IBM acquires Netezza as big data market continues to consolidate around appliances, middle market, new architecture
September 21, 2010
Netezza provides high-performance analytics in a data warehousing appliance that claims to handle complex analytic queries 10 to 100 times faster than traditional systems. Netezza appliances puts analytics into the hands of business users in sales, marketing, product development, human resources and other departments that need to actionable insights to drive decision-making.
With its latest business analytics acquisition, Steve Mills, senior vice president and group executive of IBM Software and Systems, says the company is bringing analytics to the masses.
“We continue to evolve our capabilities for systems integration, bringing together optimized hardware and software, in response to increasing demand for technology that delivers true business value,” Mills says. “Netezza is a perfect example of this approach.”
Big Blue’s long haul
Netezza fits in with IBM’s maturing business analytics strategy. Big Blue has long put an emphasis on data analysis and business intelligence (BI) as key drivers of IT infrastructure needs. The company has demonstrated a clear understanding that data analysis and BI can also be easily applied to business issues.
IBM’s relationship database, DB2, also fits into the big picture. Over the years, IBM has built a strong family of database-driven products around DB2. Essentially, IBM has successfully worked to tie the data equation together with the needs of enterprises and the strength of their IT departments.
While DB2 reaches into the past and supports the data needs of legacy and distributed systems and applications, new architectures around in-memory and optimized platforms for persistence-driven tasks are in vogue. While Neteeza’s strengths are in analytics, this architecture has other uses, ones we’ll be seeing more of.
Fast-forward to the Netezza acquisition. The $1.7 billion grab shows that IBM is well aware that big data sets don’t lend themselves to traditional architecture for crunching data. IBM, along with its competitors, have been developing or acquiring new architectures that focus more on in-memory solutions.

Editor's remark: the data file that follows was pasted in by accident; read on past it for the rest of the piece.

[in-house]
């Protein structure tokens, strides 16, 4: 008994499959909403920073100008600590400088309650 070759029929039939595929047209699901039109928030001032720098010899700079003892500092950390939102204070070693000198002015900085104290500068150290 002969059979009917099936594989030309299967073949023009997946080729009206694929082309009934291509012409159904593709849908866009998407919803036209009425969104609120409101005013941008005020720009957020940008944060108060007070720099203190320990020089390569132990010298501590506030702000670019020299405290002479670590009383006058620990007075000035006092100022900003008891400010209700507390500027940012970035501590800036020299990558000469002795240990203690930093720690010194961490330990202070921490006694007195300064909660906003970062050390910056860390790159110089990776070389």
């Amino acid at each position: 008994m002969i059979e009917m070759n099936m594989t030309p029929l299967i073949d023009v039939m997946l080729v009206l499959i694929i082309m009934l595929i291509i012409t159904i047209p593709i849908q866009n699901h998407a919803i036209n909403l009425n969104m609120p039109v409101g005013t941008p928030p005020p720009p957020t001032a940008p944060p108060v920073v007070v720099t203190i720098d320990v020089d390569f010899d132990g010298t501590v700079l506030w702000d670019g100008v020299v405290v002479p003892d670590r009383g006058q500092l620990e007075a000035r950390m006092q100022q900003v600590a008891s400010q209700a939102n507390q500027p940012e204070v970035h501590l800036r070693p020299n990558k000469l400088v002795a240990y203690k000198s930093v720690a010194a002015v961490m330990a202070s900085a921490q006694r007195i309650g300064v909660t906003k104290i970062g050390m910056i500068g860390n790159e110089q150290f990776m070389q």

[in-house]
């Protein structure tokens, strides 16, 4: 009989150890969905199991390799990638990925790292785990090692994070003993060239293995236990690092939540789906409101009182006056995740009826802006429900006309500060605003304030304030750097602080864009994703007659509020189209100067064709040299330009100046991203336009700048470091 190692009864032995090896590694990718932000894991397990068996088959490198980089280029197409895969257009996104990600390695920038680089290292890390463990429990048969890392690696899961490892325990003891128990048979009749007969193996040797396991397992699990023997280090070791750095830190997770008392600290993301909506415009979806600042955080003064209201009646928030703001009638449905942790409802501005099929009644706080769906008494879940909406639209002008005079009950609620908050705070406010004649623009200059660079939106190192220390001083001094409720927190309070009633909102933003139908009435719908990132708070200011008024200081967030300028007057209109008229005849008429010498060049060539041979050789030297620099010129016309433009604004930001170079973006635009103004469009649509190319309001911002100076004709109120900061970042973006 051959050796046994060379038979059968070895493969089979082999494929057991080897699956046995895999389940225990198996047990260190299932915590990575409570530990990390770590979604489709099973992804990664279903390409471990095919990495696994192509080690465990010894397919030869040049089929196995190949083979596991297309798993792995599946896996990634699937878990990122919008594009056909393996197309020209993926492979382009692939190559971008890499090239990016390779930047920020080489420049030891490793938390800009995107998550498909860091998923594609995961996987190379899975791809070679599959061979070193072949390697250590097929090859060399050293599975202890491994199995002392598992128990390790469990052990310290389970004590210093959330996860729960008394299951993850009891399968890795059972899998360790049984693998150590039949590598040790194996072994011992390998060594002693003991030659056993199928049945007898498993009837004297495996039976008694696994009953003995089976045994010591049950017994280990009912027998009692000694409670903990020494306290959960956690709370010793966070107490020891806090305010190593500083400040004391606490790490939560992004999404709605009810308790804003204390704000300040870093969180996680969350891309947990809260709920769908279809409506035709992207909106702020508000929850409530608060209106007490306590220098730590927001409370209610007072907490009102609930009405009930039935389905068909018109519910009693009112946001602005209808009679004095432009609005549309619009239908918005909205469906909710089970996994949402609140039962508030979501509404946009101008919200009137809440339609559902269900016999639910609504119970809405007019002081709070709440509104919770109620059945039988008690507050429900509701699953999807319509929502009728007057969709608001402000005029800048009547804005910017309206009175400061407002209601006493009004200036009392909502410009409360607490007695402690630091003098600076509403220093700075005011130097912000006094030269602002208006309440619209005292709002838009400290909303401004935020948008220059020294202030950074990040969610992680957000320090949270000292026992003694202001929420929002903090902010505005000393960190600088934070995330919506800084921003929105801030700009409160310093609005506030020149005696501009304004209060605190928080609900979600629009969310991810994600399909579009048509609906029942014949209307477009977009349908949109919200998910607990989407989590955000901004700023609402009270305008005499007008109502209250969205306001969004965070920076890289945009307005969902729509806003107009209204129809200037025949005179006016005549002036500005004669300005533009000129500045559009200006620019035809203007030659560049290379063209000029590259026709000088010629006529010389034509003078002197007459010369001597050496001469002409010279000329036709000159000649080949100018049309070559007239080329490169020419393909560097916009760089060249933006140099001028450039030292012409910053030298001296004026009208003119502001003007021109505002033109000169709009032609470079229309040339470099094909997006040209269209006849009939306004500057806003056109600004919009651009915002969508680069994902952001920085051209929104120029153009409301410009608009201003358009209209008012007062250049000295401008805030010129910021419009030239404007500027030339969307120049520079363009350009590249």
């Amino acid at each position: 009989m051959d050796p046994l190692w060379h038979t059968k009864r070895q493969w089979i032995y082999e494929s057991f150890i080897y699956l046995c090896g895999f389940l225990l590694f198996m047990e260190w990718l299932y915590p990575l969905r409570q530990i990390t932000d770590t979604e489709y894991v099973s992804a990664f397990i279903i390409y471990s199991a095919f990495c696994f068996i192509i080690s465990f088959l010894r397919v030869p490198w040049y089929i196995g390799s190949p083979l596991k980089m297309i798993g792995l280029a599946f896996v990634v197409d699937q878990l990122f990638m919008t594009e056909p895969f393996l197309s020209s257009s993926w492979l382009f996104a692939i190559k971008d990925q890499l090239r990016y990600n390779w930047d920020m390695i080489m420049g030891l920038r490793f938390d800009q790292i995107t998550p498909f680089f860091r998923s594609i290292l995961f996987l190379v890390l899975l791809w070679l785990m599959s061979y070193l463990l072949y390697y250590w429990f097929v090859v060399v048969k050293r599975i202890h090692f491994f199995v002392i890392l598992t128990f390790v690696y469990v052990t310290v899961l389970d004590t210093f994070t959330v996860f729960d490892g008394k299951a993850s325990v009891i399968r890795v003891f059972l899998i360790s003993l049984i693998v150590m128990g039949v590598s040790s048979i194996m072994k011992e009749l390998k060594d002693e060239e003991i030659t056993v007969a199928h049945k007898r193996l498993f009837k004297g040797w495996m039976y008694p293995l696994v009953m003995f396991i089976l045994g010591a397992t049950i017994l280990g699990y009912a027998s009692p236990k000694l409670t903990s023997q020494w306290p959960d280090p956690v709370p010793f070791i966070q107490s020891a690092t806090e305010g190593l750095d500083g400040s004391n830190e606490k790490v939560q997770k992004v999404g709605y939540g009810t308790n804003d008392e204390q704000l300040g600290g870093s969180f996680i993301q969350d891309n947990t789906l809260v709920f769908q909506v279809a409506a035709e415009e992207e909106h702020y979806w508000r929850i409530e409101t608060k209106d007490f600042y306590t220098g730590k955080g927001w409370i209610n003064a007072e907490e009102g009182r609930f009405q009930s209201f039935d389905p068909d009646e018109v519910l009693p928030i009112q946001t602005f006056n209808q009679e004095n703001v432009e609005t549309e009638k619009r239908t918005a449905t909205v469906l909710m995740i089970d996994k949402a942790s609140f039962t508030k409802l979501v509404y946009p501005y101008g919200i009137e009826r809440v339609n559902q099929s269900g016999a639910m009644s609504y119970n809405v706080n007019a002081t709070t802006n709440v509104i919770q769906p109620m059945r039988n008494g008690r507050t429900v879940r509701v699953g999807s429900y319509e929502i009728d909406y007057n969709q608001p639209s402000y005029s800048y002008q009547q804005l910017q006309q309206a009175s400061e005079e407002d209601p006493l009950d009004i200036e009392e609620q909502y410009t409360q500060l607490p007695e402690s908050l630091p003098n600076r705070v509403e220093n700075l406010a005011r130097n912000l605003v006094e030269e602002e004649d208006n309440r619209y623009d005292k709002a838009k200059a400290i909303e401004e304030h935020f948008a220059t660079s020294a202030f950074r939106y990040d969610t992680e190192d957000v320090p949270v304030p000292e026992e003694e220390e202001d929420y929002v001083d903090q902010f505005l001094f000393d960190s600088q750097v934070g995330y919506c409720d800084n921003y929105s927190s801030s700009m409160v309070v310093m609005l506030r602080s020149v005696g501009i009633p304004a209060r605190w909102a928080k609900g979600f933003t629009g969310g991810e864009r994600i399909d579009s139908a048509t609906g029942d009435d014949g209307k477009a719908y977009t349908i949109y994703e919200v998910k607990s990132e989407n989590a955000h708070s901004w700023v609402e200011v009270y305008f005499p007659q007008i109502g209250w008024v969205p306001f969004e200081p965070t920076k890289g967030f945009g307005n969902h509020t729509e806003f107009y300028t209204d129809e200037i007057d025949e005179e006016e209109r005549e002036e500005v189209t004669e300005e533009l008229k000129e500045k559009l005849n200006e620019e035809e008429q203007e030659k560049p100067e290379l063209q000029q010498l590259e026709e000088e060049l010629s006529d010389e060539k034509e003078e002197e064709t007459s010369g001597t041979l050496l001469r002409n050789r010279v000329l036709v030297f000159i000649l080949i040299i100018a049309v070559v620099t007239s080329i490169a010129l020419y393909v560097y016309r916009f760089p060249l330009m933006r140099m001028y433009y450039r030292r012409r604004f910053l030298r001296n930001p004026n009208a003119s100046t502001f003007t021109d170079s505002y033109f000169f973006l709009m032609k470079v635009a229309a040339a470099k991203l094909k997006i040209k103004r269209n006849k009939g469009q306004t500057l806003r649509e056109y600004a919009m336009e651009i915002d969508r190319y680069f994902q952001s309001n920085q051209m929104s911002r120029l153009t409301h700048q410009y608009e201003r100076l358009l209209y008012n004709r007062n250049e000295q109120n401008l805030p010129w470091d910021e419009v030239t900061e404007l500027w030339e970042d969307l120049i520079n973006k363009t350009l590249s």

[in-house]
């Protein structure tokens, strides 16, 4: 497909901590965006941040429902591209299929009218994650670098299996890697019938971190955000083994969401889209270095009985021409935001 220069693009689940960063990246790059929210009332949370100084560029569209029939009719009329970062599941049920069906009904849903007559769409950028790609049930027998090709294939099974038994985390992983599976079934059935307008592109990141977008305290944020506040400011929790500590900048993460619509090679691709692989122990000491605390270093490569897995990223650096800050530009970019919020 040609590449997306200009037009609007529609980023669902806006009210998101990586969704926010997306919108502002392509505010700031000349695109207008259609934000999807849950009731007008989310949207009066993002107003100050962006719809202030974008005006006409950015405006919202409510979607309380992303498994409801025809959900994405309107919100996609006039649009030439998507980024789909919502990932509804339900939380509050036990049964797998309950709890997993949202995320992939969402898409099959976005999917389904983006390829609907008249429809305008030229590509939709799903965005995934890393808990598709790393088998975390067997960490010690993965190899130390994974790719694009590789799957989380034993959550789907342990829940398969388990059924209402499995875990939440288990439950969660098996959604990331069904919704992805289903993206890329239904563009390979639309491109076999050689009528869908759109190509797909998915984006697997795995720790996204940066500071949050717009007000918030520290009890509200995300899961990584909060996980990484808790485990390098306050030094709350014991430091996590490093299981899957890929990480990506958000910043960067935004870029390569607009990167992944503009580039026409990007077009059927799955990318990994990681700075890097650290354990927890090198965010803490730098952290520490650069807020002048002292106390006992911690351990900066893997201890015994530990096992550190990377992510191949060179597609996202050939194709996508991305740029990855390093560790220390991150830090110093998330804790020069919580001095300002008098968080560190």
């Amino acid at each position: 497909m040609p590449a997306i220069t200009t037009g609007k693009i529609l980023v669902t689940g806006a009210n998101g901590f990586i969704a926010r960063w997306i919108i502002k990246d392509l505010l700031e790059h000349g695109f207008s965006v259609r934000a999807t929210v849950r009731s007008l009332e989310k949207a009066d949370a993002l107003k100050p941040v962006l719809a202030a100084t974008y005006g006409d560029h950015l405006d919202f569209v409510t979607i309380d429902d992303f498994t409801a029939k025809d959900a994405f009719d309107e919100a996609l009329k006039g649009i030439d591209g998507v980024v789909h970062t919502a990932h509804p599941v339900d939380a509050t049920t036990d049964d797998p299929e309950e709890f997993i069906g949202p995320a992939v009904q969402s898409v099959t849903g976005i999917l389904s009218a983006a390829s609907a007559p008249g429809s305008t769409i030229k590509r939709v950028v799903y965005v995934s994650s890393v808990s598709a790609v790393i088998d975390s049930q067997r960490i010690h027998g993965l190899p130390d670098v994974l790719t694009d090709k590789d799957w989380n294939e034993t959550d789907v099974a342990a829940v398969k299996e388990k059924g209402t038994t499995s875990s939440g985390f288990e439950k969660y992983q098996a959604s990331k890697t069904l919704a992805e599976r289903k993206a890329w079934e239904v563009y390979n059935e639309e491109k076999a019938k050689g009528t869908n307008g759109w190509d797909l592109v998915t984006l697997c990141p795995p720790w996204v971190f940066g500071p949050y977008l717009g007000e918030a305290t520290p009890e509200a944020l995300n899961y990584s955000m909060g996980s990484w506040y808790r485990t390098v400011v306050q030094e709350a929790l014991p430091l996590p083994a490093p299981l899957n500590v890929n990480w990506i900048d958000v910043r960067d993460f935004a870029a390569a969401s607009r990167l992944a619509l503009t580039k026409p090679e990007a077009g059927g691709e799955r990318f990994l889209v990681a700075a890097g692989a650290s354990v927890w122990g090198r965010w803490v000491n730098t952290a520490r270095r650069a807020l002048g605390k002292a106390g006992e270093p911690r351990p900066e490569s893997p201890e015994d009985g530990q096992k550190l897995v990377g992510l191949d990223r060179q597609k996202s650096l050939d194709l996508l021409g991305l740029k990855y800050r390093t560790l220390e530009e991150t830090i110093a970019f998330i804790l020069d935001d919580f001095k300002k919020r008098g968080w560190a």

Rather than moving the entire database or large caches around on disk or tape, then, new architectures have emerged where the data and logic reside closer together — and the data is accessed from high-performing persistence.
For example, with Netezza appliances, NYSE Euronext has slashed the time it takes to load and extract massive amounts of historical data so it can run analytic queries more securely and efficiently, while reducing run times from hours to seconds. Virgin Media, a UK provider of TV, broadband, phone and mobile services with millions of subscribers, uses Netezza across its product marketing, revenue assurance and credit services departments to proactively plan, forecast, and respond to the effect of pricing and tariff changes enabling them to quickly respond with competitive offerings.
Business analytics consolidation
With the Netezza acquisition, the business analytics market is seeing consolidation as major players begin preparing to tap into a growing big data opportunity. Much the same as the BI market saw consolidation a few years ago — IBM acquired Cognos, Oracle bought Hyperion, and SAP snapped up Business Objects — vendors are now seeing big data analytics as an area that should be embedded into the total infrastructure of solutions. That requires a different architecture.
The competition is heating up. EMC purchased Greenplum, an enabler of big data clouds and self-service analytics, in July. Both companies are planning to sell the hardware and software together in appliances. The vendors tune and optimize the hardware and software to offer the benefits of big data crunching, taking advantage of in memory architecture and high performance hardware.
Expect to see more consolidation, although there aren’t too many players left in the Netezza space. Acquisition candidates include data management and analysis software company Aster Data Systems and Teradata with its enterprise analytics technologies, among others. [Disclosure: Aster Data is a sponsor of BriefingsDirect podcasts.]
Meanwhile, Oracle this week at OpenWorld is pushing against the market with its new Exadata product. The battle is on. My take is that these purchases are for more than the engines that drive analytics — they are for the engines that drive SaaS, cloud, mobile, web and what we might call the more modern work loads … data intensive, high-scaling, fast-changing and services-oriented.
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